ANEURYSMS AND CAROTID ENDARTERECTOMY
WHAT IS AN ANEURYSM? >
An aneurysm is a localised balloon-like bulge in a blood vessel. Aneurysms generally start small and grow slowly over many years. When they are small, they cause few or no symptoms and are often found by chance during a scan or an examination by a doctor looking for something else. When they get large enough they can cause local symptoms by pressing on other structures such as nerves but most importantly, they can suddenly block or burst. Blockage may result in loss of limbs and bursting or “rupturing” is often fatal.
Aneurysms can occur in almost any blood vessel of the body but are most common in the aorta. The aorta is the main artery that carries blood from the heart to the rest of the body. The aorta goes through the chest and abdomen, and aneurysms can occur at any point along its length but are very much more common in the abdominal aorta (belly region). Some people have more than one aneurysm at the same time.
Although the majority of aneurysms in Australia are now treated with a “keyhole” stent technique called an Endovascular Aneurysm Repair (EVAR). A more major, open surgical repair is still sometimes required.
Dr Bond specialises in the diagnosis, and treatment of all forms aneurysms and is able to provide the most appropriate repair technique for every patient.
CAROTID ENDARTERECTOMY >
Carotid Artery Disease (Carotid Stenosis)
The carotid arteries are located on each side of the neck and provide the main blood supply to the brain. Carotid artery disease is a condition in which these arteries become narrowed or blocked by Atheroma. Reduction in flow of blood to the brain or migration of clots from the carotid artery to the brain can result in a stroke. Some strokes are minor and short lived, whereas others can cause paralysis or death.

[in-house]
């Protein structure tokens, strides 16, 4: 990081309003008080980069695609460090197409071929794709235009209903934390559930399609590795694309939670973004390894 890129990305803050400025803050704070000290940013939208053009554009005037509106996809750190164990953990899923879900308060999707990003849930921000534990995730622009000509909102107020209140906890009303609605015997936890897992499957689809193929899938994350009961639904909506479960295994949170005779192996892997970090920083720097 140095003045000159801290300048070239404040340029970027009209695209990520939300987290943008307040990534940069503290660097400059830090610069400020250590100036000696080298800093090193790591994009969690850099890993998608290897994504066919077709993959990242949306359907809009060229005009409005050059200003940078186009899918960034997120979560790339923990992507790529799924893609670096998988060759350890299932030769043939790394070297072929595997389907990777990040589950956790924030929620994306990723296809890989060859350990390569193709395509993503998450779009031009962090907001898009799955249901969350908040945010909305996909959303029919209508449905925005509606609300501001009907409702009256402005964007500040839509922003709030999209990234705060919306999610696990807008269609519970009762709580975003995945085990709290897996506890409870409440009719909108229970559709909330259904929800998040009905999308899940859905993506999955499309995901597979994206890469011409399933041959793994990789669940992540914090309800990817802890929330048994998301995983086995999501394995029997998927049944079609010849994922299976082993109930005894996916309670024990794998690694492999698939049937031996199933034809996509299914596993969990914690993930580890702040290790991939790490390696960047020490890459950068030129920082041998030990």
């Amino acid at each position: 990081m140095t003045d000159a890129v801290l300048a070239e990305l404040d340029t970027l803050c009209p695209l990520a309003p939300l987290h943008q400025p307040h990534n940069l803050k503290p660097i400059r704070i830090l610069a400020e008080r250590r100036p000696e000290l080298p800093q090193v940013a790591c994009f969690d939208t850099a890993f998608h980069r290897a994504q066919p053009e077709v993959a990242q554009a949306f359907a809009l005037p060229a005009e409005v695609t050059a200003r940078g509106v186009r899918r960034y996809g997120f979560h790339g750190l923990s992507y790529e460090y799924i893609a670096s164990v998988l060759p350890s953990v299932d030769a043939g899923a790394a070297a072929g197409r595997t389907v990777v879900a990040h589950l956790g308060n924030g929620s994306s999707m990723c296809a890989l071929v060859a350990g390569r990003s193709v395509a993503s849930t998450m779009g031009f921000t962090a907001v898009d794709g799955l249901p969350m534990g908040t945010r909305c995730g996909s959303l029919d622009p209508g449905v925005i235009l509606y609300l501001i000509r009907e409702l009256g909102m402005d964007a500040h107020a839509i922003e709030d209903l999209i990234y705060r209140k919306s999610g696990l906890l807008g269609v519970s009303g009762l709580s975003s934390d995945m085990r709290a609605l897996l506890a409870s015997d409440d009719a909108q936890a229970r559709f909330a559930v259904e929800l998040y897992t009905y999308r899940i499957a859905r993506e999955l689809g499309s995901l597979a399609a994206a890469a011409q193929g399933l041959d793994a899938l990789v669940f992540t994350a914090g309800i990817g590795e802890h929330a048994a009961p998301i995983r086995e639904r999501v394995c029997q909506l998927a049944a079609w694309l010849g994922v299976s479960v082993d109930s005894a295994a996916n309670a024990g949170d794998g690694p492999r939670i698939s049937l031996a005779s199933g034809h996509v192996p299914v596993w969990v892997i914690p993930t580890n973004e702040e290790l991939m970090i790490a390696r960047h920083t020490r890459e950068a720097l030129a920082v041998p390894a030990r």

Carotid artery narrowing is either discovered when someone suffers a stroke or mini- stroke (TIA) or may be discovered by chance during a routine examination. Everyone with known carotid artery disease should be taking an “antiplatelet drug” such as aspirin or clopidegrel (Plavix). The majority of people will also need to take medications to control cholesterol and blood pressure levels. It is also very important to stop smoking.
When the artery narrowing is severe enough, a procedure may be required to unblock the artery. This can either be an open surgical procedure called a carotid endarterectomy or a minimally invasive stent procedure. There are risks from all forms of treatment of carotid narrowing and knowing when to operate and what techniques to use is vital. Dr Bond has written a PhD thesis on this area is a world expert on carotid disease management